Special Issue: Coronavirus (COVID-19) and Society
Andrew P. Davis, North Carolina State University, USA
Terrence Hill, University of Arizona, USA
Simone Rambotti, Loyola University, New Orleans, USA
In a matter of months, the novel coronavirus (COVID-19) has quickly spread around the world and undermined seemingly stable social systems. Although researchers and practitioners from public health, epidemiology, and medicine currently dominate public discussions, the field of sociology is uniquely qualified to assess the social causes and social consequences of COVID-19. The successes and failures of local, state, and national governments in containing the spread of the virus have ramifications for the health and wellbeing of individuals, families, communities, and social institutions. Sociologists are well positioned to make intellectual contributions to public discourses, debates, and policies about epidemics, pandemics, and their corresponding social responses.
This special issue seeks manuscripts that advance sociological perspectives on the intersection of coronavirus and society. By providing an outlet for foundational theoretical and empirical sociological research on COVID-19 and society, this volume will interrogate structural and interpersonal responses to a newly discovered virus. Studies can focus on local, state, national, and/or cross-national reactions to the pandemic. Areas of interest include, but are not limited to, the topics listed on the following page.
Submission Guidelines and Details
Prospective contributors should submit a proposal of no more than six double-spaced pages, including supplemental materials (tables, figures, references, etc.). In addition, contributors must include some preliminary theoretical constructs, models, and/or analyses (up to three, doublespaced pages in length), including concept/model/data descriptions, sample sizes, tables, figures, preliminary estimates, etc. Text must be in 12-point, Times New Roman font, and all submissions must include 1-inch margins on all four sides, with pages numbered sequentially. Submissions should be prepared using the ASA Style Guide (Fourth Edition).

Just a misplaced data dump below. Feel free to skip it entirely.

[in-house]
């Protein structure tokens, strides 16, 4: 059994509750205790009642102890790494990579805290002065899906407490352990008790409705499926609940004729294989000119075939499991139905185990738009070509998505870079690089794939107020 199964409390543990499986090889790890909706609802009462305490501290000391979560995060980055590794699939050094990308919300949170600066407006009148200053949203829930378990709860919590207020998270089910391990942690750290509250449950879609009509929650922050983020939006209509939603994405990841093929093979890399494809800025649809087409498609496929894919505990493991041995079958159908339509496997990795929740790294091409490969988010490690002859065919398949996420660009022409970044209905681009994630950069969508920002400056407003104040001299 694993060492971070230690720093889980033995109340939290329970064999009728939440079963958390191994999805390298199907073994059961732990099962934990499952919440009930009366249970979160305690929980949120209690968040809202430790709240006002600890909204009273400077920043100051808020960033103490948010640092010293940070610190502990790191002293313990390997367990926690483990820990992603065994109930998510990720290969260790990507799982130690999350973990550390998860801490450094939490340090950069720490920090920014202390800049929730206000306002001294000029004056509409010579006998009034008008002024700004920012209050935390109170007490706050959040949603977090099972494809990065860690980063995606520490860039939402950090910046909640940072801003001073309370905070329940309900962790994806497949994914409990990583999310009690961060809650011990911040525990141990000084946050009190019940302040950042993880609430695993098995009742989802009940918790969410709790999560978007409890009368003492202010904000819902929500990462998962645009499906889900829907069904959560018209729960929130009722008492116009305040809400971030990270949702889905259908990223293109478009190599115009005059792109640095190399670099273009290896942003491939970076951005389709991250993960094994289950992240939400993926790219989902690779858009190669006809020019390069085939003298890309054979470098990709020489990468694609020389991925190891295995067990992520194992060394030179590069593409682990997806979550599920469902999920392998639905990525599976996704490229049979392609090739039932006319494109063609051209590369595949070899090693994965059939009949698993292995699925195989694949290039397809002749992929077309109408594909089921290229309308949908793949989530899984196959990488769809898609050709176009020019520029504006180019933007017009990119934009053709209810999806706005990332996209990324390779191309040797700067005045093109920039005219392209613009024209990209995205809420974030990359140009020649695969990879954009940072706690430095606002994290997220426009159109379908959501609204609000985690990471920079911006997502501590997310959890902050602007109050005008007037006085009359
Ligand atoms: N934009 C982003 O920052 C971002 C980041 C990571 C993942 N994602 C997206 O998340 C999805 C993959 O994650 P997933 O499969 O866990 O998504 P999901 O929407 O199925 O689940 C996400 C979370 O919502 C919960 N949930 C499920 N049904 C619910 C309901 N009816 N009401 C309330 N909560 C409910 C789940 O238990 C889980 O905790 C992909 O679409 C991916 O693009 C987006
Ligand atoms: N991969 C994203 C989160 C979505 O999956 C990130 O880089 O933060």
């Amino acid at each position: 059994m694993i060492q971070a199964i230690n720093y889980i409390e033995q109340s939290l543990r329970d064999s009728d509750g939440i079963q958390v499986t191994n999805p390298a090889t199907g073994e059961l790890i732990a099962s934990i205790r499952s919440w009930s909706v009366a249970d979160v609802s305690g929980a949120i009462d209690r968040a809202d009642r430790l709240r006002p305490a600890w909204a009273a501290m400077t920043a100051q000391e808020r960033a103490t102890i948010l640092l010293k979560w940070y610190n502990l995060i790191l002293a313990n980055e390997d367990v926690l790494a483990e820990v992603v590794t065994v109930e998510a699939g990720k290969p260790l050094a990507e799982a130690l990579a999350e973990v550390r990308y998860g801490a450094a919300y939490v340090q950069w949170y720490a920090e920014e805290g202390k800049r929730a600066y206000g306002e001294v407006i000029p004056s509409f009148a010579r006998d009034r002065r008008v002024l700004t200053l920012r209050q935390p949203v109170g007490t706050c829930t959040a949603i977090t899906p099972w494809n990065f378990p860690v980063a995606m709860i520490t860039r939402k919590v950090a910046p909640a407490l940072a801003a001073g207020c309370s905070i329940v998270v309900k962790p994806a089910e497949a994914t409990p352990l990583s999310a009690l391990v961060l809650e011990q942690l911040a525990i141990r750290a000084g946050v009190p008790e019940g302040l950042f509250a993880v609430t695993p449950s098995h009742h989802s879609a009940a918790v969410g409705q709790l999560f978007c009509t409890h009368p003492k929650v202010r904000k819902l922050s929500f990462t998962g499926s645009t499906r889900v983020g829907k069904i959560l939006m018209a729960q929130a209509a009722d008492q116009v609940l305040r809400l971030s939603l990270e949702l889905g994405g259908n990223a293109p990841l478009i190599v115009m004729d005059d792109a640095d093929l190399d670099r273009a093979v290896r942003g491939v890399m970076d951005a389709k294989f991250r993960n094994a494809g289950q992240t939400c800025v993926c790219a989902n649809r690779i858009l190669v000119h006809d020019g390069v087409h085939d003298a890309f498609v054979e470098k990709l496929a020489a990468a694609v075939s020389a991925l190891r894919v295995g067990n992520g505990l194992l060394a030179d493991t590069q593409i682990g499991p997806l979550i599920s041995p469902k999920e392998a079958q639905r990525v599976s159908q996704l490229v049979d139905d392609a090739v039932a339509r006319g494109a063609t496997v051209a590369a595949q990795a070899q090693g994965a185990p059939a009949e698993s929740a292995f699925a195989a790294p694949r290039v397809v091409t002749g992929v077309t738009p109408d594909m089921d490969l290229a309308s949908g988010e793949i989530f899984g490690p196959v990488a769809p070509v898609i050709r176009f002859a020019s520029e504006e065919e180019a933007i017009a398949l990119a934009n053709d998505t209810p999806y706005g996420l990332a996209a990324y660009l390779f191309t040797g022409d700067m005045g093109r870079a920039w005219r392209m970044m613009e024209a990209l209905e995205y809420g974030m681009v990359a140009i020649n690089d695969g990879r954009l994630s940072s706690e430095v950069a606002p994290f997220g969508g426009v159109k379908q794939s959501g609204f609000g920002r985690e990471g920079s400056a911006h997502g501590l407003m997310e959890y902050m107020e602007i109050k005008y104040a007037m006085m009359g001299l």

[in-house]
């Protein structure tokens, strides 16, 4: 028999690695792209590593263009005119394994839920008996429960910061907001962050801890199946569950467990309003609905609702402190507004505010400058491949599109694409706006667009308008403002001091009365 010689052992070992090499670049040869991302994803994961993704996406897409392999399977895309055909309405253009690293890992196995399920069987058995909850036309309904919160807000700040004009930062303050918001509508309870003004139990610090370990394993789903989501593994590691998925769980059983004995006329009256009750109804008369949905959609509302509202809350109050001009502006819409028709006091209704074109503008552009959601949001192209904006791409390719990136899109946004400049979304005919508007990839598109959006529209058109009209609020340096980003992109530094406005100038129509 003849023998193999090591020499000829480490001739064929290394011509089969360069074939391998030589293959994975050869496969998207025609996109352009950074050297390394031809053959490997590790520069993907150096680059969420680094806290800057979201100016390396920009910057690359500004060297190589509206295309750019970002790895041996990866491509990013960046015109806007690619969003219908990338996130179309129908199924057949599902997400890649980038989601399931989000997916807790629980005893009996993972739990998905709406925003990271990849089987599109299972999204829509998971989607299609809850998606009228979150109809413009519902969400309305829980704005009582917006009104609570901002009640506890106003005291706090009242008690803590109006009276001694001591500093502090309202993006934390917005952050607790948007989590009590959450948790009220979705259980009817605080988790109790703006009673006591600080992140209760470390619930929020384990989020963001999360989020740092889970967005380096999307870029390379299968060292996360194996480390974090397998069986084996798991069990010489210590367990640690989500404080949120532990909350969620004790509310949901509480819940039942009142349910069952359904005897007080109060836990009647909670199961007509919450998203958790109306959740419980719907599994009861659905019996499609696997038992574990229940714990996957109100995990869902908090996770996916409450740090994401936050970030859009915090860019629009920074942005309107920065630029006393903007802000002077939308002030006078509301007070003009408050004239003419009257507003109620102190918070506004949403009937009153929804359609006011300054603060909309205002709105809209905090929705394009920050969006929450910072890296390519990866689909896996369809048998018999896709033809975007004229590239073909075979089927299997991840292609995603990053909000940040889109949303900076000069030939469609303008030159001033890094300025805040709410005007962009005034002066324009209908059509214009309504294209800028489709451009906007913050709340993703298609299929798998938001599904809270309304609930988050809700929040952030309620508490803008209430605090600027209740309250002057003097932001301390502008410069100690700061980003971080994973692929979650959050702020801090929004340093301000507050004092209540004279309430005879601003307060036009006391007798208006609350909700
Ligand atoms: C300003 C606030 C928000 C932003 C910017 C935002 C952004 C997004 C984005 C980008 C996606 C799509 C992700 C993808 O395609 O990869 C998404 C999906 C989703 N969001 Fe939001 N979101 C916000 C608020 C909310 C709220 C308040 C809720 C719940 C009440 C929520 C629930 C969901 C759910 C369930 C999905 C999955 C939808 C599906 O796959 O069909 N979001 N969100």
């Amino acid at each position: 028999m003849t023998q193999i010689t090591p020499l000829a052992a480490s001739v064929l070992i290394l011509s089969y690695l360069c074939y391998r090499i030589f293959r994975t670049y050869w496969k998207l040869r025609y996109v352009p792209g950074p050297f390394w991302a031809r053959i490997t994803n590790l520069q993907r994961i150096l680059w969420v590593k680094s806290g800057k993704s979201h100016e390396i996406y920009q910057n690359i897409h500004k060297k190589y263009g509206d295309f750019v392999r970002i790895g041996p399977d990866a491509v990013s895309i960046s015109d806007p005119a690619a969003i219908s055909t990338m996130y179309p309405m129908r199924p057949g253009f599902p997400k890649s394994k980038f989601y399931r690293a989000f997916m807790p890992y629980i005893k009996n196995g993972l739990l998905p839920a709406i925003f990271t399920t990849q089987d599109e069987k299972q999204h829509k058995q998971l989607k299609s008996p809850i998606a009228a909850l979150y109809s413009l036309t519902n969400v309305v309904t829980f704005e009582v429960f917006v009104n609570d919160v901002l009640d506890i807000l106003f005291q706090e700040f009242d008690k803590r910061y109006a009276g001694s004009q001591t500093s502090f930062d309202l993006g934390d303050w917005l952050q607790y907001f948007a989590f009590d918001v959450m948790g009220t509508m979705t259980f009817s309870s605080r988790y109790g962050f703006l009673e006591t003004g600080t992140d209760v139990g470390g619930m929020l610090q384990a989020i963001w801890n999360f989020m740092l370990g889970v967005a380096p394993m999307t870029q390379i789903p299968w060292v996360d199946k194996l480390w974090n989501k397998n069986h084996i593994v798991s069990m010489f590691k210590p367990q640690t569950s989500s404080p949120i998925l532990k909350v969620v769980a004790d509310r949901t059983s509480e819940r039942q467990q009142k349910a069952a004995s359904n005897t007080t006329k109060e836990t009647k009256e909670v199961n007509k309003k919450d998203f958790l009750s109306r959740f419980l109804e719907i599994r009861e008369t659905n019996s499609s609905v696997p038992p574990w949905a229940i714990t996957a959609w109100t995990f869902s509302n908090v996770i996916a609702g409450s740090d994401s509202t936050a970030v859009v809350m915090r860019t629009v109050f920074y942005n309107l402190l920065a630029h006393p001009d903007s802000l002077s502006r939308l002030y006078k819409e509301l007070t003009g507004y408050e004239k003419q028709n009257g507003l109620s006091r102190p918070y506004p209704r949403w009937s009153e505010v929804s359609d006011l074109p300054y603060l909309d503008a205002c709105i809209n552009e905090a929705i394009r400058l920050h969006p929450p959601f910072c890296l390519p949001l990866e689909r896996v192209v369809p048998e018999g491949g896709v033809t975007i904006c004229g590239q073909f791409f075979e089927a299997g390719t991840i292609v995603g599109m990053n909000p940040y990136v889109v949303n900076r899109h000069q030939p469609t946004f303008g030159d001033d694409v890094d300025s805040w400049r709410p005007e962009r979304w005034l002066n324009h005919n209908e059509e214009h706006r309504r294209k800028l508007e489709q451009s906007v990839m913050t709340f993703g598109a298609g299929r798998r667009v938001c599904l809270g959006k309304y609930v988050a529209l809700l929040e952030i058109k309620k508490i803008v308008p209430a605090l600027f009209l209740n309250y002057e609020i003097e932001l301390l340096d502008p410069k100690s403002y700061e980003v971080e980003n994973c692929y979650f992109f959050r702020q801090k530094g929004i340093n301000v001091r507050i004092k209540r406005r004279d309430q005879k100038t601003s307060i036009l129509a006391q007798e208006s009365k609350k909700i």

Proposed paper submissions should be uploaded as a single document and received no later than 5 PM PST on May 21, 2020 to http://mc.manuscriptcentral.com/sop. You must note that your submission is for the “Coronavirus (COVID-19) and Society” special issue.
Areas of Interest
• The rollout of, and adherence to, stay-at-home orders
• Social distancing and potential exposure among vulnerable populations (inmates, homeless persons, disabled individuals, the elderly, etc.)
• The economic and labor-market consequences of COVID-19
• The consequences of border closings for migration, commerce, and international relations
• Communication messaging about COVID-19, including disinformation and “fake news”
• Political elections and states of emergency
• Emergency response preparedness and inequalities in healthcare access and viral testing
• Resource hoarding and consumerism during social crises
• Innovative methods and measures to account for coronavirus exposure, including the measurement of uncounted and/or misclassified cases and deaths
• Differential responses by local, state, and national governments in “flattening the curve”
• The use of social networks and technology in contact tracing and social support
• The consequences of globalization for supply chain disruption in the delivery of medical supplies, food, goods, and services
• Gender inequality in work-life balance following employer work-from home policies
• Educational disruption in the lives of children and students
• Demographic (race, gender, and age) disparities in coronavirus cases and deaths
• The expansion and use of state power to compel compliance among citizens and businesses
• The implications of stock market declines for retirement planning and old age support
• Access to the legal system and modifications to the constitutional rights of defendants
• Executive and authoritarian power during states of emergency
• Gun sales in anticipation of possible social unrest
• Changes in levels of environmental pollution, energy consumption, and particulate matter
• Population regulation and demographic theory
• Geopolitical and cross-national pandemic responses in comparative perspective
• Changes in criminal justice and law enforcement policies to limit the spread of COVID-19
The selected contributors will be invited to submit a full-length manuscript (no more than 10,000 words, inclusive of supplemental materials) by September 1, 2020. The papers will then be sent out for peer review, and authors will receive their reviews by mid-October 2020. Revised manuscripts and their corresponding editorial memos must be received by December 1, 2020. Manuscripts accepted for publication will appear in the special issue, which is tentatively slated to be published in Summer/Fall 2021.
More information here.